On the other hand, his specific comments about the controversy over the status of the CEACR’s opinions and the right to strike can hardly be directed at anyone other than the employers’ representatives since it was they and only they who called the existing system into question:

“It is important to acknowledge that this controversy poses questions of fundamental significance for standards policy and hence for the ILO itself.

It follows that the ILO cannot afford to allow it to remain unresolved for very long. A standards system which does not command full tripartite support and commitment will inevitably suffer in terms of authority and credibility.” (para. 115; emphasis added)

Ryder doesn’t attempt to propose any answers in his report, confining himself to emphasising the urgency of finding a solution.

Unfortunately, little progress was made at this year’s ILC. What emerged from the CCAS was an uncomfortable, and probably unrepeatable, compromise.

An agreed list of labour standards violations was produced, but wherever the CEACR had identified a violation of the right to strike, the official report of the CCAS states:

“The Committee did not address the right to strike in this case, as the employers do not agree that there is a right to strike recognized in Convention No. 87.”

No agreement of any substance was reached about the status of the CEACR’s findings, nor about the right to strike itself and both sides made it clear that they would be maintaining their established positions.


Attack on the right to strike

So what now? It looks very much as if the employers are happy with labour standards only as long as they do not escape from the institutional confines of the ILO itself.

As Ryder himself notes (para. 115) they seem to have decided that now is the time to question the idea that the right to strike can be implied from the ILO’s core conventions precisely because of the increasing normative reach of labour standards, included as they are in virtually every corporate social responsibility policy, corporate code of practice and sustainability labelling scheme.

While it’s crucial that the employers are brought into line, in the long term the workers’ strategy of sitting tight and holding on to the existing system is not going to work.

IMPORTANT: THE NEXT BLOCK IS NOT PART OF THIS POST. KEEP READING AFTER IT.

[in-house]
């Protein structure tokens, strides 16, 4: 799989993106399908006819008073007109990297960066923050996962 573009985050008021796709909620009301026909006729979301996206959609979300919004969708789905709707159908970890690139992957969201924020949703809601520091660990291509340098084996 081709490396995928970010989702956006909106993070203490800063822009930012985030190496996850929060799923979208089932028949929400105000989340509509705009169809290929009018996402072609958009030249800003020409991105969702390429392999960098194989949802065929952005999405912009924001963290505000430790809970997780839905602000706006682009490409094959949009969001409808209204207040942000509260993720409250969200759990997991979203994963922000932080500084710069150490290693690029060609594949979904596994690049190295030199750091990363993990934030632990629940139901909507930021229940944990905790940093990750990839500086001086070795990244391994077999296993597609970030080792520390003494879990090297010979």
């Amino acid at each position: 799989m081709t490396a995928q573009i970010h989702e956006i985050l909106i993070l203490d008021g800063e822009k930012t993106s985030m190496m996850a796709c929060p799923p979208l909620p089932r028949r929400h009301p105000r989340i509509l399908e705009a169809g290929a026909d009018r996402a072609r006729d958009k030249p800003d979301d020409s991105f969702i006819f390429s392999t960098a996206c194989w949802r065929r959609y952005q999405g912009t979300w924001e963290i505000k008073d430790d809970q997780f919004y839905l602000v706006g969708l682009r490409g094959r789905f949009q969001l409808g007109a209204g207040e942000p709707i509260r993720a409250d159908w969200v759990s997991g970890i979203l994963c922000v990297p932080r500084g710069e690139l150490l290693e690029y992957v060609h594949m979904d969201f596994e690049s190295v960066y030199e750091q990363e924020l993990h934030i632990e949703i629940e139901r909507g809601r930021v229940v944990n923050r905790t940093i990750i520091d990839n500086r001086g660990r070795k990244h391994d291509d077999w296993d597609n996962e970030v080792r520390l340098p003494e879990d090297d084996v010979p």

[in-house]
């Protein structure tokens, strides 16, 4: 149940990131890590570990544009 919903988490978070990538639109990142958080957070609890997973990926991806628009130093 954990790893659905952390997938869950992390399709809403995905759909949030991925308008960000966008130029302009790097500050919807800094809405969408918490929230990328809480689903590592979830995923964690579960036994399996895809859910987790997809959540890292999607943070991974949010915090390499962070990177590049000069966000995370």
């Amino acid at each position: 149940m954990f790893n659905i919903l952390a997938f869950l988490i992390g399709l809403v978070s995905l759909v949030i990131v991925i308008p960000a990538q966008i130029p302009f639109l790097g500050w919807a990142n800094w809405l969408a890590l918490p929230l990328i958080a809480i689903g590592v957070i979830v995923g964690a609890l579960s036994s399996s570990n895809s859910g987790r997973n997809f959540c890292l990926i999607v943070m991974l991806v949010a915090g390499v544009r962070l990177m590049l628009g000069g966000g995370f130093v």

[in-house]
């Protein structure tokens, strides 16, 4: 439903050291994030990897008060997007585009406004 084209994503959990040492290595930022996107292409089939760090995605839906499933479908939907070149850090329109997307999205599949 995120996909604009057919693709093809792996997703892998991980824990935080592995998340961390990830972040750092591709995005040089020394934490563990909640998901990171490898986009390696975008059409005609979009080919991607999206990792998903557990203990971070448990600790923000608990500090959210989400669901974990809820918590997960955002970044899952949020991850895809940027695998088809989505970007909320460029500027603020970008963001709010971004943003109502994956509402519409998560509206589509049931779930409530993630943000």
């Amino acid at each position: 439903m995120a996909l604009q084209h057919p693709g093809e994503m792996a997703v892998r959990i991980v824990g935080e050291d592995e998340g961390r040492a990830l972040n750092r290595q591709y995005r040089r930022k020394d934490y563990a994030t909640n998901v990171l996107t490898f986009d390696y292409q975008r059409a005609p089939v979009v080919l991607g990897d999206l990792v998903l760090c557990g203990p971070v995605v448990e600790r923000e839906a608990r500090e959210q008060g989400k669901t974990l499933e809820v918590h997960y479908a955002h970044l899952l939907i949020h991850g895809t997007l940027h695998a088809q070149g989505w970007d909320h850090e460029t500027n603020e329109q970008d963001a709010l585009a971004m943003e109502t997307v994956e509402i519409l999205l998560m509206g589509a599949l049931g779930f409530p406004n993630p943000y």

The row in the CCAS has brought into the open the fact that that there is no shared vision and no shared understanding of industrial relations among the constituents.

In targeting the right to strike, however, employers’ representatives have unwittingly provided the perfect opportunity to begin a discussion on the most fundamental underpinnings of industrial relations and the employment relationship.

Many trade unionists would argue that it would be madness to allow the global labour movement to be drawn into a discussion in which the right to strike and the right to organise could end up being questioned.

But to pass up the opportunity to open such a discussion would be to waste a unique opportunity to take the initiative in an historical context more favourable to the cause of labour than it has been for decades.

In the context of the global economic crisis and recent events in Bangladesh and elsewhere, the world’s ordinary workers have the moral upper hand and a rare degree of public sympathy that it would a terrible shame to waste.

Taking advantage of the moment, though, demands new ideas and new institutional practices that fit the world as it is now, not as it was 50 years ago.

Ryder’s report to the ILC strongly suggests that the ILO might in future be more open to this kind of innovation and I for one am (cautiously) optimistic about what his tenure as DG might bring.

I am also sure, though, that nothing will happen unless the labour movement makes it happen.

Now is the time to start a discussion on what industrial relations are for. And yes, this may mean fundamentally rethinking worker representation, the institutional form and role of unions and even the practice of collective bargaining itself.

What it certainly does not mean is abandoning the goal of establishing substantive forms of democracy within every organisation; of ensuring that workers have the inalienable right to participate in decision-making at every level.


An earlier, unabridged version of this article was published on the New Unionism blog (